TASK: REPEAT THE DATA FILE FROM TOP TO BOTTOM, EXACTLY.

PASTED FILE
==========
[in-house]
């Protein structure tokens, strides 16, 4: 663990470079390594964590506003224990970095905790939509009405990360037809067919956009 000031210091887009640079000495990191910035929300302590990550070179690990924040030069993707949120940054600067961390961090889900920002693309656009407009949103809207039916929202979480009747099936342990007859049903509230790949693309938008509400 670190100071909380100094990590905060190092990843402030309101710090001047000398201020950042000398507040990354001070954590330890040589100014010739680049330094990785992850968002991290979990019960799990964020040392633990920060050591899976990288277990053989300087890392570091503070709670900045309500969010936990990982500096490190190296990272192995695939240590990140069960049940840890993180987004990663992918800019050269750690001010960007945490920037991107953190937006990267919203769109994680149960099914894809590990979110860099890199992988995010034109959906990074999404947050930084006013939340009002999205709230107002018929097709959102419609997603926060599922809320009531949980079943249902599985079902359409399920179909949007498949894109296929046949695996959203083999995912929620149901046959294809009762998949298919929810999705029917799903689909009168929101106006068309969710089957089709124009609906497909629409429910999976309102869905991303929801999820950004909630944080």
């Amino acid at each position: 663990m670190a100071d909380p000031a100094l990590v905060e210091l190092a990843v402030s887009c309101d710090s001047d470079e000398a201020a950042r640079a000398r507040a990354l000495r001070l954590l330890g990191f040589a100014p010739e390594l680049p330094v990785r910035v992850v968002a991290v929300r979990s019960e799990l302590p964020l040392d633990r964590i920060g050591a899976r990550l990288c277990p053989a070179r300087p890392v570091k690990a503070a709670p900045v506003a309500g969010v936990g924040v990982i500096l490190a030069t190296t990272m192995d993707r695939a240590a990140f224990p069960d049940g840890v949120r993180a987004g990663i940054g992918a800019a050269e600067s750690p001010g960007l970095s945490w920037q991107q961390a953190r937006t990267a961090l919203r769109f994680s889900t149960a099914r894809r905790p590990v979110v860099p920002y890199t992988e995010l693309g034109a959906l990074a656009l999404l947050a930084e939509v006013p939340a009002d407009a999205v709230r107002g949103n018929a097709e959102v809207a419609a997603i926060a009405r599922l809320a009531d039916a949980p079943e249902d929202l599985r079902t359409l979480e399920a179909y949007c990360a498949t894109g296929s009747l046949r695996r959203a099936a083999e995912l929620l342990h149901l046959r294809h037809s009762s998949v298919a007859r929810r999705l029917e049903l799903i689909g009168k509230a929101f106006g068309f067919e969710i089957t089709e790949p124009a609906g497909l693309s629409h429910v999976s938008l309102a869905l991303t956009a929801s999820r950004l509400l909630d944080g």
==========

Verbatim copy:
[in-house]
């Protein structure tokens, strides 16, 4: 663990470079390594964590506003224990970095905790939509009405990360037809067919956009 000031210091887009640079000495990191910035929300302590990550070179690990924040030069993707949120940054600067961390961090889900920002693309656009407009949103809207039916929202979480009747099936342990007859049903509230790949693309938008509400 670190100071909380100094990590905060190092990843402030309101710090001047000398201020950042000398507040990354001070954590330890040589100014010739680049330094990785992850968002991290979990019960799990964020040392633990920060050591899976990288277990053989300087890392570091503070709670900045309500969010936990990982500096490190190296990272192995695939240590990140069960049940840890993180987004990663992918800019050269750690001010960007945490920037991107953190937006990267919203769109994680149960099914894809590990979110860099890199992988995010034109959906990074999404947050930084006013939340009002999205709230107002018929097709959102419609997603926060599922809320009531949980079943249902599985079902359409399920179909949007498949894109296929046949695996959203083999995912929620149901046959294809009762998949298919929810999705029917799903689909009168929101106006068309969710089957089709124009609906497909629409429910999976309102869905991303929801999820950004909630944080």
């Amino acid at each position: 663990m670190a100071d909380p000031a100094l990590v905060e210091l190092a990843v402030s887009c309101d710090s001047d470079e000398a201020a950042r640079a000398r507040a990354l000495r001070l954590l330890g990191f040589a100014p010739e390594l680049p330094v990785r910035v992850v968002a991290v929300r979990s019960e799990l302590p964020l040392d633990r964590i920060g050591a899976r990550l990288c277990p053989a070179r300087p890392v570091k690990a503070a709670p900045v506003a309500g969010v936990g924040v990982i500096l490190a030069t190296t990272m192995d993707r695939a240590a990140f224990p069960d049940g840890v949120r993180a987004g990663i940054g992918a800019a050269e600067s750690p001010g960007l970095s945490w920037q991107q961390a953190r937006t990267a961090l919203r769109f994680s889900t149960a099914r894809r905790p590990v979110v860099p920002y890199t992988e995010l693309g034109a959906l990074a656009l999404l947050a930084e939509v006013p939340a009002d407009a999205v709230r107002g949103n018929a097709e959102v809207a419609a997603i926060a009405r599922l809320a009531d039916a949980p079943e249902d929202l599985r079902t359409l979480e399920a179909y949007c990360a498949t894109g296929s009747l046949r695996r959203a099936a083999e995912l929620l342990h149901l046959r294809h037809s009762s998949v298919a007859r929810r999705l029917e049903l799903i689909g009168k509230a929101f106006g068309f067919e969710i089957t089709e790949p124009a609906g497909l693309s629409h429910v999976s938008l309102a869905l991303t956009a929801s999820r950004l509400l909630d944080g």